This interesting paper was recently published by SPIE. SPIE is the international society of optics and photonics.
"A new technique for recovering fragmented data files can retrieve elements of a JPEG compressed image even when the file's header is unavailable."
"The most basic task of any file system is to manage and organize data in a storage volume. Each file in the store is allocated a list of blocks (the basic unit of access), and when we access a file, the system retrieves the data in sequence from the list. Correspondingly, removing the relevant entry deletes the item (note that in most systems, deleting simply means that data is overwritten over time by newly saved files, rather than actually removed). Figure 1 depicts the layout of files distributed across blocks of a storage medium, and provides a simplified view of the data structure used to track allocated blocks. When the information for a volume is corrupt or missing, it is only possible to recover files by analyzing the fragmented raw data, a process known as file carving."
"Today, file-carving tools play an important role in digital forensic investigations, where analyzing deleted files and salvaging data from damaged and faulty media are common procedures. However, when files are encoded and compressed (as with most multimedia files), recovery is dependent on the availability of the file header, which includes all the decoding parameters. If a file is partially intact with its header deleted, common carving techniques cannot recover any data. Here, we describe an algorithm1 that advances the latest developments in JPEG carving by introducing the ability to recover file fragments when the associated header is missing.
There are two main challenges associated with file carving. The first is the inability to lay out data blocks contiguously on the storage, as in the case of files b and f in Figure 1. Repeated execution of file operations, such as addition, deletion, and modification of files, over time leads to fragmentation of available free storage space. As a result, the newly generated files need to be broken into several parts to fit into the available unallocated blocks. Figure 1 illustrates this phenomenon, where files a and c are separated into two pieces. Even the new solid-state drives (which use integrated circuits, rather than disks, to store data) are susceptible to this phenomenon as they are designed to emulate the interface characteristics of hard disk drives.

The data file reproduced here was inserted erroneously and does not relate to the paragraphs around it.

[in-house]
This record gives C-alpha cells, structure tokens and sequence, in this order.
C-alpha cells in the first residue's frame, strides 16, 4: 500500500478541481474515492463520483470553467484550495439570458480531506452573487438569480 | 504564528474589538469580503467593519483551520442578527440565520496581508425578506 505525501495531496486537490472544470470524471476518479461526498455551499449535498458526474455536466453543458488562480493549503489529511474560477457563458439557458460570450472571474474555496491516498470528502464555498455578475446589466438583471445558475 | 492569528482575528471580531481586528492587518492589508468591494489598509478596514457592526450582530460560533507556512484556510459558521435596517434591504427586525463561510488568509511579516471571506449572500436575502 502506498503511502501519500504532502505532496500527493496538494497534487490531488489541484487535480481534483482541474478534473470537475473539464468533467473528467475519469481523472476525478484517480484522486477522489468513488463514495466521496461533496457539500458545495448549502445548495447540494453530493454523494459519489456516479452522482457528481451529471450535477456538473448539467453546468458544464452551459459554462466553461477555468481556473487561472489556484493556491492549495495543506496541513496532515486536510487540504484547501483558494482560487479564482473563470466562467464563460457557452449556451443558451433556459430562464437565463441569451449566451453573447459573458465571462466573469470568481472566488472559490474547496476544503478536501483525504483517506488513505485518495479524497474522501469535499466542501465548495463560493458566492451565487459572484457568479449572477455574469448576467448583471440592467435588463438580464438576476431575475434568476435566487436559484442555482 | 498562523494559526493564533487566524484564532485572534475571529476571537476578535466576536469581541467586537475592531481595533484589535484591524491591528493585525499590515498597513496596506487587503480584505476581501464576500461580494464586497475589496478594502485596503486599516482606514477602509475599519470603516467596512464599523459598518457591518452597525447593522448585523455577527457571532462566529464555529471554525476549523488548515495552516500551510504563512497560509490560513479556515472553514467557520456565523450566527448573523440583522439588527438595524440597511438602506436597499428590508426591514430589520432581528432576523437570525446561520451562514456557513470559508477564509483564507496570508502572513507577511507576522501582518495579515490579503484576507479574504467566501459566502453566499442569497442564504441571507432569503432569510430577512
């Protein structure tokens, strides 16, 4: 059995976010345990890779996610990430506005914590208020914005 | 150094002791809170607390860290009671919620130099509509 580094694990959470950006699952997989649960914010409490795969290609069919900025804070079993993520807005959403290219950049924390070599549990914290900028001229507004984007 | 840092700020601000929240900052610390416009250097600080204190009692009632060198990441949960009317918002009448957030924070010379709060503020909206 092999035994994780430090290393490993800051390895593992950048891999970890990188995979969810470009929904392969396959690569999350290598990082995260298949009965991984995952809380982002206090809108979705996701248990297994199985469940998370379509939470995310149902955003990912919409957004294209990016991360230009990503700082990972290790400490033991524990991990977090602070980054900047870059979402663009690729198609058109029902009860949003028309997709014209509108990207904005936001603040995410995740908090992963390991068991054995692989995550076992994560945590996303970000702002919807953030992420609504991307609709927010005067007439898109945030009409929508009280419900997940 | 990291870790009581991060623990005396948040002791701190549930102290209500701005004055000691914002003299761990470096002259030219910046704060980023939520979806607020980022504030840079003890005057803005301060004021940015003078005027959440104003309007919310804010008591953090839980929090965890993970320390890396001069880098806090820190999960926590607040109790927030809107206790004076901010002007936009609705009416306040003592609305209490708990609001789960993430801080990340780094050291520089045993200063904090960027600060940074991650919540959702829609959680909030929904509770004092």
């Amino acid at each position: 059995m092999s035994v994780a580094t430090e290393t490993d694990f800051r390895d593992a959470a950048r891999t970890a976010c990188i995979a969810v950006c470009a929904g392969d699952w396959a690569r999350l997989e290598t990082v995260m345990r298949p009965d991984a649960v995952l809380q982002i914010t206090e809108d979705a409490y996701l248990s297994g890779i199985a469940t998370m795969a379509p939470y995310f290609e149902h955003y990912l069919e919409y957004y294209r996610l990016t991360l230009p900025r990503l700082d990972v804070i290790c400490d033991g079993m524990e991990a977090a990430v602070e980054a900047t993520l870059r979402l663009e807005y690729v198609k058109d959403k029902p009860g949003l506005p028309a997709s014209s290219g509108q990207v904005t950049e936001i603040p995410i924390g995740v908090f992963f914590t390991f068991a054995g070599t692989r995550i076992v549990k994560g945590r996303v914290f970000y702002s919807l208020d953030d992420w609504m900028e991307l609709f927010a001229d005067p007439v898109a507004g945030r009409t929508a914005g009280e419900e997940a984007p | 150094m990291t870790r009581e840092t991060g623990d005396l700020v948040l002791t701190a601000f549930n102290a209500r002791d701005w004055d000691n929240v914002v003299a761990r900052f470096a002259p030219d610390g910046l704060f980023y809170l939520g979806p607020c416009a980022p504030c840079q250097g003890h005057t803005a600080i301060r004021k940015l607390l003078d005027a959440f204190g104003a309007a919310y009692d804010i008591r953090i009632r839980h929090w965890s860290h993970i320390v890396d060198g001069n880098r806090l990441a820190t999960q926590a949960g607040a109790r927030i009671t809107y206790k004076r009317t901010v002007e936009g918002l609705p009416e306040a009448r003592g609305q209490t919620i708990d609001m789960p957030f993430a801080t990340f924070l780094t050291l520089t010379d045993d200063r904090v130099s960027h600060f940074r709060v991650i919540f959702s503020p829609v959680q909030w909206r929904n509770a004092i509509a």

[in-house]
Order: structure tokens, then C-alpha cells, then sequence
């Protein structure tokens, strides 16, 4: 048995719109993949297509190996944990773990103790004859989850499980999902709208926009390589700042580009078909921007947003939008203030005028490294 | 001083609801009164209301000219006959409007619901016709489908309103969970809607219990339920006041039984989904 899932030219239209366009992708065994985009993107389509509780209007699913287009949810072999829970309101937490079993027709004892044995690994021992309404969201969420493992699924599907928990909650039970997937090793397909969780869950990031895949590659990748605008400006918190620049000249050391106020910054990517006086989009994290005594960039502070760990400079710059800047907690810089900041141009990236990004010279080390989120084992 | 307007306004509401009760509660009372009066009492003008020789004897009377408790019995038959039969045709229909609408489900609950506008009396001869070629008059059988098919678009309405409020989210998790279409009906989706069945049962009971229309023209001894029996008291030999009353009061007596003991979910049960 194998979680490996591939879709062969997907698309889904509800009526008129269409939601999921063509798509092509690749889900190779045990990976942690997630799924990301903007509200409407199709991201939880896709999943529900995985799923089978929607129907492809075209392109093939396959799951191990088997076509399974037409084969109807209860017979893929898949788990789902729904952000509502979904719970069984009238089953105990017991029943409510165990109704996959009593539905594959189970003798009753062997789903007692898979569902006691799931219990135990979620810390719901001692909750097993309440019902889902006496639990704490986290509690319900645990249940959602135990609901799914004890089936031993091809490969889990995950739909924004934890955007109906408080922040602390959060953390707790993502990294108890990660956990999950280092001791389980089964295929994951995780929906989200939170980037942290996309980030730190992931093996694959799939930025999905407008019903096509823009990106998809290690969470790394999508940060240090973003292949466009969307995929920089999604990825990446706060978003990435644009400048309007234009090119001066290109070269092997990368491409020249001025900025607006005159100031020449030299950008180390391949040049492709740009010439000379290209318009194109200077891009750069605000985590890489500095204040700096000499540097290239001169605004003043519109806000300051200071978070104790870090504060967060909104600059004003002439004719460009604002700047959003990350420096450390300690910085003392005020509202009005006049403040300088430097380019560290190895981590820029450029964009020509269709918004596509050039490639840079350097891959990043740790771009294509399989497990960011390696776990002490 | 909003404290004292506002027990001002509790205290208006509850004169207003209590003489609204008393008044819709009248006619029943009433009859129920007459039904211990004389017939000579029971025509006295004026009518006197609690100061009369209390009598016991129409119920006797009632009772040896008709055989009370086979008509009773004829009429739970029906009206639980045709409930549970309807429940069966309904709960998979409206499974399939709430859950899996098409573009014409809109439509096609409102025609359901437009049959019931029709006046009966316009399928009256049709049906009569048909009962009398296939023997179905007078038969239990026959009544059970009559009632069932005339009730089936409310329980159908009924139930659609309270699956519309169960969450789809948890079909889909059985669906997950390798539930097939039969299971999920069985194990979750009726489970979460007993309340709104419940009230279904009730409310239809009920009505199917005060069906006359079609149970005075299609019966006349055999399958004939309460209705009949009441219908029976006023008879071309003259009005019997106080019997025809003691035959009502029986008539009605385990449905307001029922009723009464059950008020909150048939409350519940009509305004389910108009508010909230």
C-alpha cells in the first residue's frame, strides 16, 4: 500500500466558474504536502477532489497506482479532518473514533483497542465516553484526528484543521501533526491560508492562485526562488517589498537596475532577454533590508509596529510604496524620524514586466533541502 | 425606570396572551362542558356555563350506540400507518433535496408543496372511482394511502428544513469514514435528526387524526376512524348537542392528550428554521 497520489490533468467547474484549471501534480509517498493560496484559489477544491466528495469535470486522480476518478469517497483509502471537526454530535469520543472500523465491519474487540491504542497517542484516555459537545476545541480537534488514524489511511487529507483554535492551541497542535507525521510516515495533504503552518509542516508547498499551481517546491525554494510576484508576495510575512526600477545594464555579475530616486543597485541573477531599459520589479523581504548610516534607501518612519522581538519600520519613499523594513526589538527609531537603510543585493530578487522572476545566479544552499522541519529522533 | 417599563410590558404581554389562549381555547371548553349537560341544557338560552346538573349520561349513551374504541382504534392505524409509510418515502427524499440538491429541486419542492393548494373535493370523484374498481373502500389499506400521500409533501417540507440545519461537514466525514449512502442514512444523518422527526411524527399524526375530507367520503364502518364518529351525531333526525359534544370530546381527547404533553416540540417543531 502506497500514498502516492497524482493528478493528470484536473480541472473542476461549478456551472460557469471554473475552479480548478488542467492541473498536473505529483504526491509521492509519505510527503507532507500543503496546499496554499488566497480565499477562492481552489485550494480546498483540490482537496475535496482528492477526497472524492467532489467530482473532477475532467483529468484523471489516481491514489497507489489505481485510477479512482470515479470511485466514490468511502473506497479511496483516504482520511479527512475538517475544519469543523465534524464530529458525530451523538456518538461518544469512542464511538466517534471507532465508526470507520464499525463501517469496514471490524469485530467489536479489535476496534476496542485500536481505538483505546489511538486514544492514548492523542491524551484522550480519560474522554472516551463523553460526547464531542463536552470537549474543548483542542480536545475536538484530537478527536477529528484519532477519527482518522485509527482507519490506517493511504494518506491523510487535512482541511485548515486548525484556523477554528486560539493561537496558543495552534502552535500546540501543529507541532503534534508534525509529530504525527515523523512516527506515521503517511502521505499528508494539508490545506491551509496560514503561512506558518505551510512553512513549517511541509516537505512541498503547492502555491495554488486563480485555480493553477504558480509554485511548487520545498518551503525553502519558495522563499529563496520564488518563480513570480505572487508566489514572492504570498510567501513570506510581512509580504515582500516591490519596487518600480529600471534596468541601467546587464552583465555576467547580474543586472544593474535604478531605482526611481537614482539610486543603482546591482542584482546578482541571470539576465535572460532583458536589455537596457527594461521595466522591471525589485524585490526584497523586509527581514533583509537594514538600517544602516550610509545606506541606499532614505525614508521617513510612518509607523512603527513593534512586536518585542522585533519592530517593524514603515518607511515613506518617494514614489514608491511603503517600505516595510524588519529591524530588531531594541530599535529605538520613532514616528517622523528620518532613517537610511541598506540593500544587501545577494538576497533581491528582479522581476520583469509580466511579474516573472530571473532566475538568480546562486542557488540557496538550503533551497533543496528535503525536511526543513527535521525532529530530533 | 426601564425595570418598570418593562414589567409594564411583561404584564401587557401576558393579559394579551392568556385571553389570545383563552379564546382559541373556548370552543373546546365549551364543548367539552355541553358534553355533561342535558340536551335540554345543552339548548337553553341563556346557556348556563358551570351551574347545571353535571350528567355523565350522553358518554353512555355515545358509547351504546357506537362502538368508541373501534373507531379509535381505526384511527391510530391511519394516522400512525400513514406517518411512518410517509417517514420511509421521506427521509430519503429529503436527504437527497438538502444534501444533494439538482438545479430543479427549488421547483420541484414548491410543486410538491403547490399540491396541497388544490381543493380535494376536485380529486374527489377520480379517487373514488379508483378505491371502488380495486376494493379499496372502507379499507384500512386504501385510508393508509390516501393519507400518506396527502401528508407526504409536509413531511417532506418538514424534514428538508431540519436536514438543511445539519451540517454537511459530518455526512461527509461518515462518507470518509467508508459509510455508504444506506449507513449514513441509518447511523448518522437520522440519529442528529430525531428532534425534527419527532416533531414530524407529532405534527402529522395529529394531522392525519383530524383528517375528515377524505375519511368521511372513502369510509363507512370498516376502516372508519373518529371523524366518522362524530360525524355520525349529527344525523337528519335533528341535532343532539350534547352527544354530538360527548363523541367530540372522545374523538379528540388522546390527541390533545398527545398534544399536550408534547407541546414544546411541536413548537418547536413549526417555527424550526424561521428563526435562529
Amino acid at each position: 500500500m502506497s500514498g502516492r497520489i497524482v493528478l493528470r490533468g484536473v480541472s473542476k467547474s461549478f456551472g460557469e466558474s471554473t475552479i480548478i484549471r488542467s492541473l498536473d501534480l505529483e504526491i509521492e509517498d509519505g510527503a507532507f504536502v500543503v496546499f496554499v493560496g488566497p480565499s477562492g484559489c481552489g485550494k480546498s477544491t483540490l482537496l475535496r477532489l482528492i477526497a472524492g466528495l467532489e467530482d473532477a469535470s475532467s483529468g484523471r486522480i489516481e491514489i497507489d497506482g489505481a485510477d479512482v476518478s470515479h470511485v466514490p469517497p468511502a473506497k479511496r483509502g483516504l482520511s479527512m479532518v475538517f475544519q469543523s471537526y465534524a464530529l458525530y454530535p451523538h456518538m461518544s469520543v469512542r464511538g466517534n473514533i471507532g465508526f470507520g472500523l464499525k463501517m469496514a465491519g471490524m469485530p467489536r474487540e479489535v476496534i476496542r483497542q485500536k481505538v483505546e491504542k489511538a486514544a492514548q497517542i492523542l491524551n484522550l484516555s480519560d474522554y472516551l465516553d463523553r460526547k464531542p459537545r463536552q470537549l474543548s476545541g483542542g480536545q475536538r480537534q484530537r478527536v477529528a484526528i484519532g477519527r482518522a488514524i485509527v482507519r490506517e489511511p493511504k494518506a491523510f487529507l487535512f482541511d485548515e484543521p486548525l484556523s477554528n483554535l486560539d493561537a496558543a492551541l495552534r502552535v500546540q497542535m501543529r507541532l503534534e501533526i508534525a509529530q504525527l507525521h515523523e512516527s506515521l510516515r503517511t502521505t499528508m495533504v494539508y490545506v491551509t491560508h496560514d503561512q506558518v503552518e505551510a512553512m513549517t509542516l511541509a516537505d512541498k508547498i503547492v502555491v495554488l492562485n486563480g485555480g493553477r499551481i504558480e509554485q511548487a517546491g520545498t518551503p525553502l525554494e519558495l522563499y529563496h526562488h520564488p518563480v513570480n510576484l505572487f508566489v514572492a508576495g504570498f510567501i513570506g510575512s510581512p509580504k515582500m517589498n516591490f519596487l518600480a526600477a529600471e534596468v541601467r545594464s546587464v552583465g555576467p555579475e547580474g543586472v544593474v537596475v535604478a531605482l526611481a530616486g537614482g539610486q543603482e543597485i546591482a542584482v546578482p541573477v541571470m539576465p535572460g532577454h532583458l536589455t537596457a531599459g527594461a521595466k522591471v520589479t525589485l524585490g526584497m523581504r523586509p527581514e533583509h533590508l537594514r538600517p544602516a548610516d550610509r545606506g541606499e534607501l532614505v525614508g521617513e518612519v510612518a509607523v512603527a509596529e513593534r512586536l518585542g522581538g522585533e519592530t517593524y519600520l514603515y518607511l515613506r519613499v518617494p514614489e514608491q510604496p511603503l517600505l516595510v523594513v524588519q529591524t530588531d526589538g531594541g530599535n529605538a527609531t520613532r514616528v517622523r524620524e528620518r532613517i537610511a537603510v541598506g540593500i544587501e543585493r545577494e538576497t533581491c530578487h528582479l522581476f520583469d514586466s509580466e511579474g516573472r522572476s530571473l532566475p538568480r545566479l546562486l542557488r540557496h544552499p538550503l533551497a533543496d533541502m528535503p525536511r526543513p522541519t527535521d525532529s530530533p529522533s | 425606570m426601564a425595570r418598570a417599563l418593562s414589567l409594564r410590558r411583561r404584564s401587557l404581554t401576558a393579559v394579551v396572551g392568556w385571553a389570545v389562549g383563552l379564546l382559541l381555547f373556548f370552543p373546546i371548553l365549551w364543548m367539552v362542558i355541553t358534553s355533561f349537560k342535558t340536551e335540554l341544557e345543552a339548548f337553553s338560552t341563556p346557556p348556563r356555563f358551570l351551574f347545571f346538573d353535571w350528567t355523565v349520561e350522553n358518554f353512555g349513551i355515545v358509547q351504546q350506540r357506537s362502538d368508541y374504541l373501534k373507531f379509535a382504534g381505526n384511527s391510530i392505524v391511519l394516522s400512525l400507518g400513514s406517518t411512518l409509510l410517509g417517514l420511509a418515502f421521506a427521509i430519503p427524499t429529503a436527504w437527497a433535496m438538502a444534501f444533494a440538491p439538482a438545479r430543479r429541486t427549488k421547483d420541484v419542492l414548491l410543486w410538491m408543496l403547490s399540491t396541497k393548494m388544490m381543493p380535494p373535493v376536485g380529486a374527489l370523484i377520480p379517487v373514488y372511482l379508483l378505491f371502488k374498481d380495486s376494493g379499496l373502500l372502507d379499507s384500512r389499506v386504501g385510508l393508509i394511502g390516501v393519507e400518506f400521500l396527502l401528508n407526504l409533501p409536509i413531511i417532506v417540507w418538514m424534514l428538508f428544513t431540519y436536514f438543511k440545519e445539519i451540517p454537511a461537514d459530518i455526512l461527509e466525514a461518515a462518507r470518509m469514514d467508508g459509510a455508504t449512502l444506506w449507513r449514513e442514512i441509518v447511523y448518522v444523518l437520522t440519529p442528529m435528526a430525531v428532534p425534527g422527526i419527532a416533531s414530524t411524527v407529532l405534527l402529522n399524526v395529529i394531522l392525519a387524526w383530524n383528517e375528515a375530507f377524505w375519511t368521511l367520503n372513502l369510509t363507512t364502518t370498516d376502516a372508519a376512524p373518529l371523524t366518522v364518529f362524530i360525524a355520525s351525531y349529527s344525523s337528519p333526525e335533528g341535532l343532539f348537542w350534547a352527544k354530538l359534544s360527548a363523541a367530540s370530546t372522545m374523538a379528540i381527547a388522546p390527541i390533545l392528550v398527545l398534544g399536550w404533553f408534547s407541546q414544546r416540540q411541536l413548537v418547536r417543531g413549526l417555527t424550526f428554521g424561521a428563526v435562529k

The second challenge to successful file carving is that interpreting binary-formatted data requires the use of decoders, without which a block of data will reveal little or no information about the content of a file.
There has been significant recent progress in carving JPEG files, which are the most widely adopted still image compression standard today and commonly the subject of forensic investigations.2–6However, techniques for JPEG recovery still assume that a file header is always present. Without the header, the usual techniques cannot recover any data, even though the rest of the file may be intact. For example, in Figure 1, the fragments of files d, e, and g were overwritten by files c and f. Recovering an arbitrary chunk of compressed image data without the matching encoding metadata essentially requires reconstructing a new file header, which at least requires knowledge of entropy coding parameters and quantization tables, methods used during compression for downsampling the color information and image dimensions."
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